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By Frank Tang and Clara Denina
NEW YORK/LONDON, Oct 29 (Reuters) - Gold prices fell nearly 1.5 percent on Wednesday as jittery bullion investors offloaded bullish bets after the U.S. Federal Reserve gave an upbeat outlook for jobs growth and it ended its years-long bond buying stimulus program.
The Federal Reserve on Wednesday ended its monthly bond purchase program, as expected, and signaled confidence the U.S. economic recovery would remain on track despite signs of a slowdown in many parts of the global economy.
Market watchers said the latest Federal Open Market Committee statement suggested the U.S. central bank could hike interest rates after it said that the slack in labor markets was “gradually diminishing.”
“That was a definite change that potentially indicates we could have a rate increase sooner than people were projecting. Clearly, that’s bearish for gold,” said Bill O‘Neill, partner of commodities investment firm LOGIC Advisors in Upper Saddle River, New Jersey.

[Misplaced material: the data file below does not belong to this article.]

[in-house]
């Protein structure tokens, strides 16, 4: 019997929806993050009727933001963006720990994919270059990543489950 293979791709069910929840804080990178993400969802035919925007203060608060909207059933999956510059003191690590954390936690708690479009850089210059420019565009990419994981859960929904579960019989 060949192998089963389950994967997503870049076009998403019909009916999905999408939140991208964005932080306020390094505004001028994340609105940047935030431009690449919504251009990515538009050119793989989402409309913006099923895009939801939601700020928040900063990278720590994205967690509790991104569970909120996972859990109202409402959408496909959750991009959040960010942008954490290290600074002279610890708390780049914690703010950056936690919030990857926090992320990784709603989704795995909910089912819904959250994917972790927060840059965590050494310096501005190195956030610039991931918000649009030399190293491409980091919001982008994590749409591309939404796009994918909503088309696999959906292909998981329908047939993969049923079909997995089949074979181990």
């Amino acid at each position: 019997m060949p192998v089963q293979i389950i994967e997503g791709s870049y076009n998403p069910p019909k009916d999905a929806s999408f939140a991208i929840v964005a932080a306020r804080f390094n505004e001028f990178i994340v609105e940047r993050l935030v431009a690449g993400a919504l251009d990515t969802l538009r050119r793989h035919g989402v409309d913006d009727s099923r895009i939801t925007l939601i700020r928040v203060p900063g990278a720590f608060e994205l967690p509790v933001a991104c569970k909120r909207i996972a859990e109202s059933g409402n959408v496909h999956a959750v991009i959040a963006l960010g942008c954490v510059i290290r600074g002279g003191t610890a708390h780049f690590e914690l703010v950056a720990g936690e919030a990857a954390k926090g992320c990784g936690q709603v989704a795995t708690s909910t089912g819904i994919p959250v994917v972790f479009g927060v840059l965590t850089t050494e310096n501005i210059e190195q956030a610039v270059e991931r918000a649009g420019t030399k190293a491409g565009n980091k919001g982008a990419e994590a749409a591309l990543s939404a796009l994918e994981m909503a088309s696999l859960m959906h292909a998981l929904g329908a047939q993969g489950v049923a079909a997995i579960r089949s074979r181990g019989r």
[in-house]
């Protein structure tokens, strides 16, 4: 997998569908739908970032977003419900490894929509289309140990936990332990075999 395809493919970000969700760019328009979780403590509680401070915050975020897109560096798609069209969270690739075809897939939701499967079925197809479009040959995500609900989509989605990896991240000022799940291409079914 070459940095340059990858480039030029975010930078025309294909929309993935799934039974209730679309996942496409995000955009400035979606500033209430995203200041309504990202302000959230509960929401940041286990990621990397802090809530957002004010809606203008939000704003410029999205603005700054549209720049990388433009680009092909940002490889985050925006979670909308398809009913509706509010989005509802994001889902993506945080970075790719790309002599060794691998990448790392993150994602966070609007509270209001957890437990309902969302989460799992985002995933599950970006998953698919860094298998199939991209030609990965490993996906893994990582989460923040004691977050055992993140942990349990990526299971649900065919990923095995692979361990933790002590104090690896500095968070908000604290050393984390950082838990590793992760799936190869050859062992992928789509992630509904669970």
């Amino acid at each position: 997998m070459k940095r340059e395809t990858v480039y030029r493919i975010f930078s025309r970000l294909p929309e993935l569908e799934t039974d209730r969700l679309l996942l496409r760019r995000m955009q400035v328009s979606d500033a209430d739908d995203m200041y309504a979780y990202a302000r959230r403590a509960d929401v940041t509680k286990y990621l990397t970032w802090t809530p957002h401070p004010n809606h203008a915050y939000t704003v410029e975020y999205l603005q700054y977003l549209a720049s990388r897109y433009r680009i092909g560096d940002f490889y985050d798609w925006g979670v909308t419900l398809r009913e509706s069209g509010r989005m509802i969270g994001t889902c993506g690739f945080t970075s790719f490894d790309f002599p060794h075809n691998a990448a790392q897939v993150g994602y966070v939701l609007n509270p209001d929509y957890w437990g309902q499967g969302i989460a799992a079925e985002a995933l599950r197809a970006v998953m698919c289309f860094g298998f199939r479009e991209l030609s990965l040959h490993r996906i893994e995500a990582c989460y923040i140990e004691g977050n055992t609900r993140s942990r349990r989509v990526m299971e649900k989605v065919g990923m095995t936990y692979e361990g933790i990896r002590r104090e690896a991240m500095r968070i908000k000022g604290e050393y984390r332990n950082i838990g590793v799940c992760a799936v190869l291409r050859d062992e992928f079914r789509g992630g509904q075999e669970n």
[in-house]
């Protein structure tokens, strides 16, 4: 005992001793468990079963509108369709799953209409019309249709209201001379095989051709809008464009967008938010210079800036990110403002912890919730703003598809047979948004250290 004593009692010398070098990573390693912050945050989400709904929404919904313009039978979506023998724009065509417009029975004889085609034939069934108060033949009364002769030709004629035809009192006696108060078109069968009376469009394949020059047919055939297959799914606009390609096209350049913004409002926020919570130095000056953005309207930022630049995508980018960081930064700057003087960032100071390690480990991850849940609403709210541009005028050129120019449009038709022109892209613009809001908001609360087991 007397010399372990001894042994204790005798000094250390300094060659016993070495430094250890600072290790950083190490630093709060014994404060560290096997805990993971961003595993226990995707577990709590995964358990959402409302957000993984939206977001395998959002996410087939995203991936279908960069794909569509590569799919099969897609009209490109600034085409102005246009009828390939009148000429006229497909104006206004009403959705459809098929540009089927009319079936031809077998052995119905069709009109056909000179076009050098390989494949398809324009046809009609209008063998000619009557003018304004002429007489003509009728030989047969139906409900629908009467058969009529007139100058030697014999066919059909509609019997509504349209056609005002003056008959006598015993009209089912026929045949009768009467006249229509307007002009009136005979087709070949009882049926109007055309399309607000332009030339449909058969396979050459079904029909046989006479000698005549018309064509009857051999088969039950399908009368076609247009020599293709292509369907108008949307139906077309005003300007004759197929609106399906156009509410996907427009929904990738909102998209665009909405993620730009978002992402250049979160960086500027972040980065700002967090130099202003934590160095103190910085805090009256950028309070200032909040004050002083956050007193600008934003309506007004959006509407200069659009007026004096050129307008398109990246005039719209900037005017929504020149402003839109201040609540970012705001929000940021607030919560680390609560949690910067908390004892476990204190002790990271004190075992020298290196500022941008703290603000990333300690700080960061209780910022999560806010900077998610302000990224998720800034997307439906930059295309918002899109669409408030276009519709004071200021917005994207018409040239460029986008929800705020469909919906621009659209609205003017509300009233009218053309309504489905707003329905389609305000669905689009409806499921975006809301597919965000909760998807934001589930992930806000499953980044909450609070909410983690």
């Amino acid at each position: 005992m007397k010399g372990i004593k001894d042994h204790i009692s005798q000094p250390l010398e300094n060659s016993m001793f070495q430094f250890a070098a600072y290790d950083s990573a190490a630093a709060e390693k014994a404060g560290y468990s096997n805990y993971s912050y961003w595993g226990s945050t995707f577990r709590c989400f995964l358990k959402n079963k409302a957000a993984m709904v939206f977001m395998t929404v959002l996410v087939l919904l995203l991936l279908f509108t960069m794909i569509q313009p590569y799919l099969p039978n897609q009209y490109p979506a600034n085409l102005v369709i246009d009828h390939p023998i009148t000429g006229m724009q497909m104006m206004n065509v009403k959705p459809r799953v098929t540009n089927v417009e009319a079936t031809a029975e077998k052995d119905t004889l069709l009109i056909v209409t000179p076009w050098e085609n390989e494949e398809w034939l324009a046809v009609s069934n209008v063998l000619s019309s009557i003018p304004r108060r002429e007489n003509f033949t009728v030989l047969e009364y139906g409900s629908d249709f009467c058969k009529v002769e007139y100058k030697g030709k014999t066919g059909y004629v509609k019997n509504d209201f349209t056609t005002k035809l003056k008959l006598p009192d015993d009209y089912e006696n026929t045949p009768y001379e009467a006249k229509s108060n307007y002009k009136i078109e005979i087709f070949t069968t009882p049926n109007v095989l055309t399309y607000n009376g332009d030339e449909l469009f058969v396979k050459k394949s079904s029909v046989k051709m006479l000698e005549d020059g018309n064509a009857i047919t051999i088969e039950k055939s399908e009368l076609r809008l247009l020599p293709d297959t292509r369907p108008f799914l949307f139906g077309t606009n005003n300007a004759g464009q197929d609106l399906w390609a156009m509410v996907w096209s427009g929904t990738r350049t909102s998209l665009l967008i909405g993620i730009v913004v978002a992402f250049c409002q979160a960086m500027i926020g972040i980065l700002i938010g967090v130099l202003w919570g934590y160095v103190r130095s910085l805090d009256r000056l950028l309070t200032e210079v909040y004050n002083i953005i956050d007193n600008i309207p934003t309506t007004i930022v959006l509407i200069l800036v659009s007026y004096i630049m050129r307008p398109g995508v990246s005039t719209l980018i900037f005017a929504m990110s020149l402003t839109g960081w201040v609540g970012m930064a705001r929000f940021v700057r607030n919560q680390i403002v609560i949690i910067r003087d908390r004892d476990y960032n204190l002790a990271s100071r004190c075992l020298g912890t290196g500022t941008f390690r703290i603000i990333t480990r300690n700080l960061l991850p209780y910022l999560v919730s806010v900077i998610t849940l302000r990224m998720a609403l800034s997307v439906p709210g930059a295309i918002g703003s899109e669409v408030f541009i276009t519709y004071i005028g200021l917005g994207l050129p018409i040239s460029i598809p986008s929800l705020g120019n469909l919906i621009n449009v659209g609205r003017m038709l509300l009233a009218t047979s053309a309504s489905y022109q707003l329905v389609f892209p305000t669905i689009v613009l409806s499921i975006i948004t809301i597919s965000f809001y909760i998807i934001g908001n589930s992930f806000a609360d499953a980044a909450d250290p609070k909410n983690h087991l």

Spot gold was down 1.4 percent at $1,210.20 an ounce by 3:22 p.m. EDT (1922 GMT), having touched a three-week low of $1,208.26.
Prior to the Fed announcement, U.S. COMEX gold futures settled down $4.50 an ounce at $1,224.90, with volume below its 30-day average, preliminary Reuters data showed.
After the end of a two-day meeting, the central bank’s policy committee said that it continued to see sufficient underlying strength in the broader economy to support ongoing progress toward maximum employment.
The uncertainty over a lack of clarification on when it will hike interest rates triggered a knee-jerk selloff in gold, a fund manager said.
“It doesn’t appear we have too much guidance of what’s going to happen going forward, so everyone is reading tea leaves,” said Axel Merk, president and chief investment officer of the $400-million Merk Funds in Palo Alto, California.
Merk said, however, gold prices should be underpinned in the longer term as the Fed also said interest rates would remain low for a “considerable time” following the end of bond purchases.
A surging dollar against a basket of major currencies also weighed on gold.
Investment sentiment in bullion was already weak prior to the Fed statement. The world’s largest gold-backed exchange-traded fund, SPDR Gold Shares, is on track for its biggest monthly outflow this year in October, with holdings currently down 26.3 tonnes, the largest since December.
Among other precious metals, spot silver fell 0.6 percent at $17.04 an ounce. Platinum dropped 0.5 percent to $1,255.75 an ounce, while palladium rose 0.3 percent to $791.75 an ounce. (Additional reporting by Manolo Serapio Jr. in Singapore; Editing by Jane Baird, David Evans, Nick Zieminski and Marguerita Choy)